Quetiapine (often branded as Seroquel) is an antipsychotic drug used for schizophrenia and bipolar disorder. It’s also prescribed off-license in the UK for anxiety. That means that a fair few people with alcohol and other drug dependence end up on it. Recent experience makes me wonder if prescribers are as aware of the risks as they might be.
The National Institute for Health and Care Excellence (NICE) says that although there is some evidence that quetiapine can reduce anxiety, it’s not any better at this than antidepressants are. On the other hand, quetiapine can cause problems in the long term including parkinson’s like symptoms, severe reduction in white cells, neuroleptic malignant syndrome (albeit rarely) and has been associated with withdrawal symptoms.
Quetiapine makes number nine on Listverse’s top ten abused prescription drugs. Called ‘Suzy-Q’ they say the drug has a ‘huge recreational value in prison.’
…the tranquilizer has earned the name “Jailhouse Heroin” among our citizens who are paying their debts to society. Abusers seek its anxiolytic (anxiety reducing) effects, as well as its tendency to reduce feelings and provide a careless state of mind. Prisoners commonly trade their meals and money for these pills…
Sansone and Sansone flagged up the risk in 2010:
Quetiapine, an atypical antipsychotic, has been the subject of a series of case reports that suggest a potential for misuse/abuse. The available cases indicate a male predominance; oral, intranasal, or intravenous routes of administration; misuse/abuse in jail or inpatient psychiatric settings; and subjects with extensive histories of polysubstance abuse.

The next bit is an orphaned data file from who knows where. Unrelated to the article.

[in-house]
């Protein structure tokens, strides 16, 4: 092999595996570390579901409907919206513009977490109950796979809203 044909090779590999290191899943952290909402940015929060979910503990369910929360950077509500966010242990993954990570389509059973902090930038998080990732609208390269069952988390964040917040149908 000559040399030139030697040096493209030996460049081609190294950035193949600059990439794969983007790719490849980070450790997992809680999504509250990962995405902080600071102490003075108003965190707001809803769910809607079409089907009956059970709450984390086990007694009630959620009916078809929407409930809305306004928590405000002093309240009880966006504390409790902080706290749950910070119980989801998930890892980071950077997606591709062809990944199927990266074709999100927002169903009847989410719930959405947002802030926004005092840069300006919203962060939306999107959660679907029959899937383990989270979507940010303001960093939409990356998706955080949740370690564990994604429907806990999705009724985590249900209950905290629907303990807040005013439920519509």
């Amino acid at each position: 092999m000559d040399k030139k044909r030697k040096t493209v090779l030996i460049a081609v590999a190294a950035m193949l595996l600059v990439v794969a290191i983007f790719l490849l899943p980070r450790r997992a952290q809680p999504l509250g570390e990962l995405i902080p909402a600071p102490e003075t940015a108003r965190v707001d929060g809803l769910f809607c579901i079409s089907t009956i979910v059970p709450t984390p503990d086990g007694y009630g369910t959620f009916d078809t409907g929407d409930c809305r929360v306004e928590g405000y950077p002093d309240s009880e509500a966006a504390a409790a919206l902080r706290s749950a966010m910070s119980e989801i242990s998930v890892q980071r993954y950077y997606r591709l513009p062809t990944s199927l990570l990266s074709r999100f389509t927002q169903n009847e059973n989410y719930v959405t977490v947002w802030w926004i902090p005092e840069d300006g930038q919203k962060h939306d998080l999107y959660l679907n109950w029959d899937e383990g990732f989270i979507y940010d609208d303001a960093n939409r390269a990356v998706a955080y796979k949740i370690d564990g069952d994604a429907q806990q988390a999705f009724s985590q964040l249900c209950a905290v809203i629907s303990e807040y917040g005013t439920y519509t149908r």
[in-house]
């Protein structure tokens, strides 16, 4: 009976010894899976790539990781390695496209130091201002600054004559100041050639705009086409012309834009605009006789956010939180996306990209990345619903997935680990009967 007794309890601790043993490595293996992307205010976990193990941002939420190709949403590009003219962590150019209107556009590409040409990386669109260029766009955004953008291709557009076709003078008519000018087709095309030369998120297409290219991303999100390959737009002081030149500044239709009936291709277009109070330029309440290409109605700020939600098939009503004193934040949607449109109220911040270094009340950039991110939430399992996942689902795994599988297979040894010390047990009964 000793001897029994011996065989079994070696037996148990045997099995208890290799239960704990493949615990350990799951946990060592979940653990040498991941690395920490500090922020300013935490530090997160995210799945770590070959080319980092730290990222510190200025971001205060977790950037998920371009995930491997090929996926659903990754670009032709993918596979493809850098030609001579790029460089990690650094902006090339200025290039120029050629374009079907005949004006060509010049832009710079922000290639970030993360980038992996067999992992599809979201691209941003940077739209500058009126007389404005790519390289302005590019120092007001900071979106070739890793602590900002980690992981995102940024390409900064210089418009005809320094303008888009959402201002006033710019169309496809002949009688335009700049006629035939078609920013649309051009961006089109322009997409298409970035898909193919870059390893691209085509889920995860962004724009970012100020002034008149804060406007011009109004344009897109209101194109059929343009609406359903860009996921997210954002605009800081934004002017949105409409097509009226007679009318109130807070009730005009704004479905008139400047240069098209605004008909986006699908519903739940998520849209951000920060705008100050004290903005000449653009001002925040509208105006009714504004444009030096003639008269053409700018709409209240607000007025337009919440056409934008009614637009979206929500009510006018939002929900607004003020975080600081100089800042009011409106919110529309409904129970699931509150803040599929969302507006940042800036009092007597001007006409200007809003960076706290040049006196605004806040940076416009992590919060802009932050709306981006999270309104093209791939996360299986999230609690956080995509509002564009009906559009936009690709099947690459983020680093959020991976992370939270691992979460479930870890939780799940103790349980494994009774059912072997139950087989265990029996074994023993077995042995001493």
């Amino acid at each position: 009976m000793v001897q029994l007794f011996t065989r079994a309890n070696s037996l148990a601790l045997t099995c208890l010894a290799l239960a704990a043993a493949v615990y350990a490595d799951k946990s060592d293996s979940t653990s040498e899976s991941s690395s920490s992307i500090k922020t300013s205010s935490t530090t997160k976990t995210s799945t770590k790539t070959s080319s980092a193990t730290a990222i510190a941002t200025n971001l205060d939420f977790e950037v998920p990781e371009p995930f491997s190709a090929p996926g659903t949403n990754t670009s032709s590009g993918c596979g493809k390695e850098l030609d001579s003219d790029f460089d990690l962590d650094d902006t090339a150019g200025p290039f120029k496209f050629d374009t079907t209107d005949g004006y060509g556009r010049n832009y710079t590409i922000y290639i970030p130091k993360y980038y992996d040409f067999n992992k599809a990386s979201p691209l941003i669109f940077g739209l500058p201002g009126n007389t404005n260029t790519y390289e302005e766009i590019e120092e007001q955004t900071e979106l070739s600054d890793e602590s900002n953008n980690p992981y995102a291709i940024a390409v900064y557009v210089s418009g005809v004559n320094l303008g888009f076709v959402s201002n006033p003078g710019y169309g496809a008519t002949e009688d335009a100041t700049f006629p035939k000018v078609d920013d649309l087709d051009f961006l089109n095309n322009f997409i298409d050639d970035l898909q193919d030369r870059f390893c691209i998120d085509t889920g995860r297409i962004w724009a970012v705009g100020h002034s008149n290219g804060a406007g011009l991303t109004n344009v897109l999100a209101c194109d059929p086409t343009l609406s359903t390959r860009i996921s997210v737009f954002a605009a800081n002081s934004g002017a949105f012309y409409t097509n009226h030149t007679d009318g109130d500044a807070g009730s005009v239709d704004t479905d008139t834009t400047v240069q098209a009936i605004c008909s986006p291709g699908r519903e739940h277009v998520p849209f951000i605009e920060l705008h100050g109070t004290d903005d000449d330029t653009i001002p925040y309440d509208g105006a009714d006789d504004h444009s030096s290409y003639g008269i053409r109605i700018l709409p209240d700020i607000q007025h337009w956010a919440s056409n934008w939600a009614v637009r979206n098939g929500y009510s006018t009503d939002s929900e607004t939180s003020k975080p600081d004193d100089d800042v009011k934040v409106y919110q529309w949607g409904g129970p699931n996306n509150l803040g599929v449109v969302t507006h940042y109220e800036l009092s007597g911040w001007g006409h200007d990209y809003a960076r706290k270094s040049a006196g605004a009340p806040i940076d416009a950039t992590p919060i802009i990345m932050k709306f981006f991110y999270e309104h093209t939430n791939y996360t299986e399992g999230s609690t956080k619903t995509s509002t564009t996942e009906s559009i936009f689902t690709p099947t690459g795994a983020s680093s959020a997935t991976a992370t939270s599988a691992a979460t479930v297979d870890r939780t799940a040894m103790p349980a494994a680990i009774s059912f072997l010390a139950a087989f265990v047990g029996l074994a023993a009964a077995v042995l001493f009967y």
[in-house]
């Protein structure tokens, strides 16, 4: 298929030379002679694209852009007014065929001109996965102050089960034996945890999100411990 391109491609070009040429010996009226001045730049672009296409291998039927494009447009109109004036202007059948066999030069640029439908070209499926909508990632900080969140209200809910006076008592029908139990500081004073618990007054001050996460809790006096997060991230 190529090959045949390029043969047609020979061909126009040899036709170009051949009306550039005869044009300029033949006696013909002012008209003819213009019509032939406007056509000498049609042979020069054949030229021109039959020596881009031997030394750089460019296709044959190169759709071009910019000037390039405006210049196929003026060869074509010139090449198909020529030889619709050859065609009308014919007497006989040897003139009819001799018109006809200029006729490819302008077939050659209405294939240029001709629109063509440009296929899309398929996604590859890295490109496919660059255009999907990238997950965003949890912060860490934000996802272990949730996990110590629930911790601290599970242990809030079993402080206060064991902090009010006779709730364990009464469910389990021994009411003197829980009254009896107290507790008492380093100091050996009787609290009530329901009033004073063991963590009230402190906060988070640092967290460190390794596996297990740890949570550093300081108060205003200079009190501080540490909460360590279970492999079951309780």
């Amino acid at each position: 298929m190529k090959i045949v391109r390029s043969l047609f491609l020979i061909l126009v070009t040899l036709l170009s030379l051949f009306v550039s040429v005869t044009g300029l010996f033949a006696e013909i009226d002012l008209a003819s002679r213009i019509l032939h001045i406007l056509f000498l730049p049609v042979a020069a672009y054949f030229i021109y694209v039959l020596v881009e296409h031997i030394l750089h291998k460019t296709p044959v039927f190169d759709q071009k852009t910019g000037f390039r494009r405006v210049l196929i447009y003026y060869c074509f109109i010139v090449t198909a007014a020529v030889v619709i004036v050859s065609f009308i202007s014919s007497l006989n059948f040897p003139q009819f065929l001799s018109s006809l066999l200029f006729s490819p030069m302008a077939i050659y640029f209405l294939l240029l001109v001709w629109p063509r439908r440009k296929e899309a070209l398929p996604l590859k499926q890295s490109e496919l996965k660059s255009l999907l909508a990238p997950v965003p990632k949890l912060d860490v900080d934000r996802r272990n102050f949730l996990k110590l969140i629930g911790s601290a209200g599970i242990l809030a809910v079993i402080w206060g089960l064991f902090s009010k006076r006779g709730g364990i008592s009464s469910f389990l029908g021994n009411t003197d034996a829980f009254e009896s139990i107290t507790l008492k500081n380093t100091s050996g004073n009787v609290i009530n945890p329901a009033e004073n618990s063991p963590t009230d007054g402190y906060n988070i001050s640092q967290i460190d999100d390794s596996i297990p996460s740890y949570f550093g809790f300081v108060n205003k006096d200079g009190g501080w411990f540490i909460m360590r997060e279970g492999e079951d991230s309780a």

This year Polish researchers looked at 25 case reports of quetiapine abuse. What did they find?
Higher frequency of abuse/dependence was observed in men and people being in their mid-thirties. Only half of the cases reported a positive history of substance abuse. The most prominent phenomenon associated with quetiapine abuse/dependence was marked withdrawal symptoms.
They advised caution when prescribing to patients with a history of addiction.
Research presented last year examined over 400 patients going through a treatment centre in New York and found that 17% were abusing new antipsychotics (89% of these were quetiapine). They were mostly used in combination with other drugs and most were obtained illicitly. The reasons for quetiapine abuse? ‘Coming down’ from other drugs or enhancing the effect of other drugs. For those who were prescribed them legitimately the indications were for sleep, anxiety and mood symptoms, not psychosis. But ‘the risk for misuse may override any therapeutic benefit in these cases.’
So why take the risk at all?